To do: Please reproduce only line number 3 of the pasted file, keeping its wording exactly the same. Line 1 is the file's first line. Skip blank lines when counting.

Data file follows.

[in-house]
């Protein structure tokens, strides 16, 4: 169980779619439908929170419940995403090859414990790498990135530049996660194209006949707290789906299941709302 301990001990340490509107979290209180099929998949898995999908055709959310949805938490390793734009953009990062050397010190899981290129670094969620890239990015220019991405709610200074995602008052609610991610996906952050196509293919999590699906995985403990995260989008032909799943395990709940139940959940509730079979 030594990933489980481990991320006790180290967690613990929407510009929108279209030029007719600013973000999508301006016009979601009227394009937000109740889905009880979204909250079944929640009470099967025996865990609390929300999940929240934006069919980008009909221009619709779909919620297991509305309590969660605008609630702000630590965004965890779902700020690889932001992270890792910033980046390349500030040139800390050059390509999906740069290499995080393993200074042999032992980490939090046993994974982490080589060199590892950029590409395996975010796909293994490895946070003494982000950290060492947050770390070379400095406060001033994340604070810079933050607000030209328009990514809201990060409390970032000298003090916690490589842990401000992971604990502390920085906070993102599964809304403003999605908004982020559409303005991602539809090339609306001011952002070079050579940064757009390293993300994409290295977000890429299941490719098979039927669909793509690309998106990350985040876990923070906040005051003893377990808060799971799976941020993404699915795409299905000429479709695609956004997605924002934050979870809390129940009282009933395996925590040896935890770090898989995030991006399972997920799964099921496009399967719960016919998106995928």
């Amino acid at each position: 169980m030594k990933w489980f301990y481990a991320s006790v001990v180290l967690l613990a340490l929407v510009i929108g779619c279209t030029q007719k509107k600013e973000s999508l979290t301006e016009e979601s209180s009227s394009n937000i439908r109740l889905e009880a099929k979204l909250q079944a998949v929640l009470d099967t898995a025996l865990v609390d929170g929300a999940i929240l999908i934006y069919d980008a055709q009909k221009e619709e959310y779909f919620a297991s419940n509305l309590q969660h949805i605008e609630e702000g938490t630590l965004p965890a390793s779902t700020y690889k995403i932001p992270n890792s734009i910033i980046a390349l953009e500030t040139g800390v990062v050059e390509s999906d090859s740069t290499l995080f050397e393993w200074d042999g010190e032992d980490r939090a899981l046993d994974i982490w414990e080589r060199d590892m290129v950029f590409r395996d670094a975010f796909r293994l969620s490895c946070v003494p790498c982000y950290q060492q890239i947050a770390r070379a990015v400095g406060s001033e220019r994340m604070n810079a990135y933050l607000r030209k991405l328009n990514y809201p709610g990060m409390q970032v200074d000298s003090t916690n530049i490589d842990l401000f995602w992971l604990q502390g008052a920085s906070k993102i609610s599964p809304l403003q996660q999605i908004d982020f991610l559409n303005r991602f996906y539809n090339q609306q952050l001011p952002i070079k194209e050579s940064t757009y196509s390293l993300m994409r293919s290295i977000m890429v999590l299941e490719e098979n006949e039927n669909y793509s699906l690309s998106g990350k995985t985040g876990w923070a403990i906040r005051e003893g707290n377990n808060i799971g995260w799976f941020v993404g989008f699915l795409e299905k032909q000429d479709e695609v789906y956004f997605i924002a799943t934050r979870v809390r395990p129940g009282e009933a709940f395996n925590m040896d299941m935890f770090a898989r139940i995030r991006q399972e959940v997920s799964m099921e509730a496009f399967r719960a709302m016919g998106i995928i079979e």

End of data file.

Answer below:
């Amino acid at each position: 169980m030594k990933w489980f301990y481990a991320s006790v001990v180290l967690l613990a340490l929407v510009i929108g779619c279209t030029q007719k509107k600013e973000s999508l979290t301006e016009e979601s209180s009227s394009n937000i439908r109740l889905e009880a099929k979204l909250q079944a998949v929640l009470d099967t898995a025996l865990v609390d929170g929300a999940i929240l999908i934006y069919d980008a055709q009909k221009e619709e959310y779909f919620a297991s419940n509305l309590q969660h949805i605008e609630e702000g938490t630590l965004p965890a390793s779902t700020y690889k995403i932001p992270n890792s734009i910033i980046a390349l953009e500030t040139g800390v990062v050059e390509s999906d090859s740069t290499l995080f050397e393993w200074d042999g010190e032992d980490r939090a899981l046993d994974i982490w414990e080589r060199d590892m290129v950029f590409r395996d670094a975010f796909r293994l969620s490895c946070v003494p790498c982000y950290q060492q890239i947050a770390r070379a990015v400095g406060s001033e220019r994340m604070n810079a990135y933050l607000r030209k991405l328009n990514y809201p709610g990060m409390q970032v200074d000298s003090t916690n530049i490589d842990l401000f995602w992971l604990q502390g008052a920085s906070k993102i609610s599964p809304l403003q996660q999605i908004d982020f991610l559409n303005r991602f996906y539809n090339q609306q952050l001011p952002i070079k194209e050579s940064t757009y196509s390293l993300m994409r293919s290295i977000m890429v999590l299941e490719e098979n006949e039927n669909y793509s699906l690309s998106g990350k995985t985040g876990w923070a403990i906040r005051e003893g707290n377990n808060i799971g995260w799976f941020v993404g989008f699915l795409e299905k032909q000429d479709e695609v789906y956004f997605i924002a799943t934050r979870v809390r395990p129940g009282e009933a709940f395996n925590m040896d299941m935890f770090a898989r139940i995030r991006q399972e959940v997920s799964m099921e509730a496009f399967r719960a709302m016919g998106i995928i079979e």